Also unlike more hallucinogenic substances, MDMA allows for “negotiation”, as Doblin describes it – a very useful distinction when it comes to person-to-person therapy, allowing an MDMA-dosed patient to open up more fully to their therapist in the moment so that the “critical period” can be tapped into.

Experiments on mice show that this “critical period” begins to close tighter and tighter post-puberty, with adult mice assigning increasing less value to positive social behavior and interaction.

Does that sound like you because I suddenly feel like a cranky old mouse! It’s natural.

The good news is, MDMA might be able to help.

In the experiments with the mice, mature test subjects were given a dose of MDMA and then given 48 hours to let that dose “wash out” of their system. Even then, those with the recent MDMA experience showed a reinvigorated zeal for social interaction, similar to the behavior of a juvenile test subject. Those effects could be observed for up to two weeks after a single dose.

Rick Doblin’s tireless work dating back to 1996 has led to the FDA fast-tracking MDMA research and the necessary clinical trials as a potential “breakthrough therapy” for PTSD patients – an arduous process itself that Doblin’s efforts have nearly satisfied and completed.

One of the main benefits of MDMA as a therapeutic tool is that as with the “classic psychedelics” it is non-addictive, and moreover ineffective when taken too regularly. Research in primates has shown that moderate to high doses of MDMA, given twice daily for four days, damages nerve cells that contain serotonin, and that such damage can be detected up to seven years later. That seems like excessive dosing at best and monkey abuse at worst but stands as a reminder that there certainly can be too much of a good thing.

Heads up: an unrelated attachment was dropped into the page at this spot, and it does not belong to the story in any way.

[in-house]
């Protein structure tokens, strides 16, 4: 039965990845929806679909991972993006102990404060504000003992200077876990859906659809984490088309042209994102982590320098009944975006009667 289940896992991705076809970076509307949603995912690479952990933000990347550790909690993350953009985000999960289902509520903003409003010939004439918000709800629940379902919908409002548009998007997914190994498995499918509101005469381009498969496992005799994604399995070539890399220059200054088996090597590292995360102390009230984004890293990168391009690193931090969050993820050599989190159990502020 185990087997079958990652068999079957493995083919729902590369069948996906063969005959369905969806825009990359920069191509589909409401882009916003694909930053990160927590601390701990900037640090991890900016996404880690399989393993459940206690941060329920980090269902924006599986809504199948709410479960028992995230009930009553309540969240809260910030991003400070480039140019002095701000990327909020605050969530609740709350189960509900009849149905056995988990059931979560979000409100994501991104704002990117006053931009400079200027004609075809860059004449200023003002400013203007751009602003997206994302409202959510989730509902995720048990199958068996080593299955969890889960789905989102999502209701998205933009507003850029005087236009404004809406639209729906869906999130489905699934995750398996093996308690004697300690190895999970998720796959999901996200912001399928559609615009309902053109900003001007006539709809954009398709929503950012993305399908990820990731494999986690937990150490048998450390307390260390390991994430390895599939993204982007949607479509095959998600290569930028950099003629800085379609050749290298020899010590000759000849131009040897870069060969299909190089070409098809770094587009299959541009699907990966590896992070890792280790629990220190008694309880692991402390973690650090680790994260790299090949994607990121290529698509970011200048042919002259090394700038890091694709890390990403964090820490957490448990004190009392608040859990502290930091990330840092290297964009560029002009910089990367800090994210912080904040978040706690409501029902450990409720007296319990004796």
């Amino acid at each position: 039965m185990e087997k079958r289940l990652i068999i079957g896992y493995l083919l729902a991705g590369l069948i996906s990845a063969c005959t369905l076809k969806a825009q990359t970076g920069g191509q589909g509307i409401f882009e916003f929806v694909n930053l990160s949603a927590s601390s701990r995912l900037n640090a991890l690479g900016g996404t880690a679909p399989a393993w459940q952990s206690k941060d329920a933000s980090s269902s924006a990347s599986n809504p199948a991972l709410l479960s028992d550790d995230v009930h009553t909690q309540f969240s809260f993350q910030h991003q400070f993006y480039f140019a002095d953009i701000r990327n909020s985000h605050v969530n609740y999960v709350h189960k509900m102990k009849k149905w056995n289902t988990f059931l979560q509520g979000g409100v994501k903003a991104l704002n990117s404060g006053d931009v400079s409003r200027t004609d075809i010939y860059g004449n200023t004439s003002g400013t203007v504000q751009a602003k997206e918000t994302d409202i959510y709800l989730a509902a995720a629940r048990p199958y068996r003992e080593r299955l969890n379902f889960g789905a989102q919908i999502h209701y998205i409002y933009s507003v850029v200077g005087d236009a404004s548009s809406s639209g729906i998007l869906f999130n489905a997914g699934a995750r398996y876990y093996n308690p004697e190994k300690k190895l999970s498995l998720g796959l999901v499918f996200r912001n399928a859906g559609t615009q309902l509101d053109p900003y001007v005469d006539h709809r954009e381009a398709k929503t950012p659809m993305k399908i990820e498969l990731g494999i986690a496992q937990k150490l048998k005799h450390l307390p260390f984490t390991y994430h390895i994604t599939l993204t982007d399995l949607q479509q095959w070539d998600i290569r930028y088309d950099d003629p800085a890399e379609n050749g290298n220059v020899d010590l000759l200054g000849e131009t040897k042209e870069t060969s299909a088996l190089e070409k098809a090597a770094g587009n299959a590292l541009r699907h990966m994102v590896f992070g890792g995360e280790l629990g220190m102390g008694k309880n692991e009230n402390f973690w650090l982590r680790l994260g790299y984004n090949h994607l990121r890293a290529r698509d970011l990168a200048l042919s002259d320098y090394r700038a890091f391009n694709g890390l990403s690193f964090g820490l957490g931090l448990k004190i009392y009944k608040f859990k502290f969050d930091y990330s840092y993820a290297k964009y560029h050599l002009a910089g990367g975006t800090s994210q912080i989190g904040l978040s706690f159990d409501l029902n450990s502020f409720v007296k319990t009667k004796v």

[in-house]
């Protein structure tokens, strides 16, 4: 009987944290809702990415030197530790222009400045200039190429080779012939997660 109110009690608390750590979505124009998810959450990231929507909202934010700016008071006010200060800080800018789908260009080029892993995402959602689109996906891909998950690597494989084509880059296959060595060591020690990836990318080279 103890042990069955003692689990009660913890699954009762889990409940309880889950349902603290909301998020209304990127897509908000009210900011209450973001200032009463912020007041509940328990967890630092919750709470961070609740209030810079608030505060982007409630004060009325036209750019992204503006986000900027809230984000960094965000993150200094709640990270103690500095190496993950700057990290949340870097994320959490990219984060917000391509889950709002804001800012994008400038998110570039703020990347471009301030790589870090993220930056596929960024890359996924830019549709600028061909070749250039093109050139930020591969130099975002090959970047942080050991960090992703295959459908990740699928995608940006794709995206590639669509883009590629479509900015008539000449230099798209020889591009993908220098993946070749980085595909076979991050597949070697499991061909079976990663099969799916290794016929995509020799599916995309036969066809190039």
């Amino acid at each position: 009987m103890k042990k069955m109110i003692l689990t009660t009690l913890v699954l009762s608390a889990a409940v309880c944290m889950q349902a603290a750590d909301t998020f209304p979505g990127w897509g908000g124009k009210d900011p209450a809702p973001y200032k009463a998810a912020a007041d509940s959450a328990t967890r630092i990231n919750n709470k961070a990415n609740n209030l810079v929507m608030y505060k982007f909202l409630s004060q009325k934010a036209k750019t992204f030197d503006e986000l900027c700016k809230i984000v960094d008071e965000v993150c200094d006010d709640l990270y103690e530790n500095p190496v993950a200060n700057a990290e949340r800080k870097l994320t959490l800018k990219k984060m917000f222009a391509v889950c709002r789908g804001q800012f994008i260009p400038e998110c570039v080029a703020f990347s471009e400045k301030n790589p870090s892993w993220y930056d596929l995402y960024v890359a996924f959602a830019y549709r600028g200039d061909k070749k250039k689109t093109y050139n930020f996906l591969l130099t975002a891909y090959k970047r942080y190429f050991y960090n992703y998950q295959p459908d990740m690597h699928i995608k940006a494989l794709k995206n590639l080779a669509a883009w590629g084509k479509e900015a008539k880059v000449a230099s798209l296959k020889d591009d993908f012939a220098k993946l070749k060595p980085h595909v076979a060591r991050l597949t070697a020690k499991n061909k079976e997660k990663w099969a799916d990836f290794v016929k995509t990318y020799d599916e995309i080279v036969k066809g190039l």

MDMA is a stimulant, and like other stimulants, it generally causes increased alertness and a positive mood.

MDMA is unique from other stimulants, and similar to psychedelics like psilocybin and LSD, in its tendency to deliver a reduced sense of inhibition along with strong feelings of trust, openness, and closeness with those around.

In our brain, between its neurons is an empty space known as a “synaptic cleft”.

Some people have some serious real estate in there, but I digress…

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In that space float sporadic neurotransmitters like dopamine and serotonin. The brain deploys mental vacuum cleaners of sorts known as transporter proteins that are tasked with cleaning up that cleft.

MDMA effectively blocks these transporter proteins, leading to a buildup of all neurotransmitters, but specifically and more heavily serotonin buildup. MDMA can even hitch a ride on a transporter protein, forcing it back into a neuron, causing neurotransmitter (dopamine and serotonin) buildup INSIDE the brain’s neurons. The synaptic cleft is then flooded with serotonin delivering the effects described here so far.

MDMA has also been shown to promote the body’s natural production and release of oxytocin, dubbed the “love hormone”, thought to further enhance the prosocial behavior brought on by a proper dose administered in a proper setting.

The goal is to make MDMA-assisted psychotherapy available as a treatment in a specialty clinic for anyone with PTSD, expanding the list of acceptable ailments as quickly as possible.

Beyond moving the mountain known as the FDA into action, MAPS is peer-pressuring public and private insurance plans to cover the treatment which is currently estimated to run between $5,000 – $10,000 for a 12-week course of guided therapy.

A small price to pay for love rekindled, or an outrageous affront to bodily sovereignty?

That’s a topic for another article.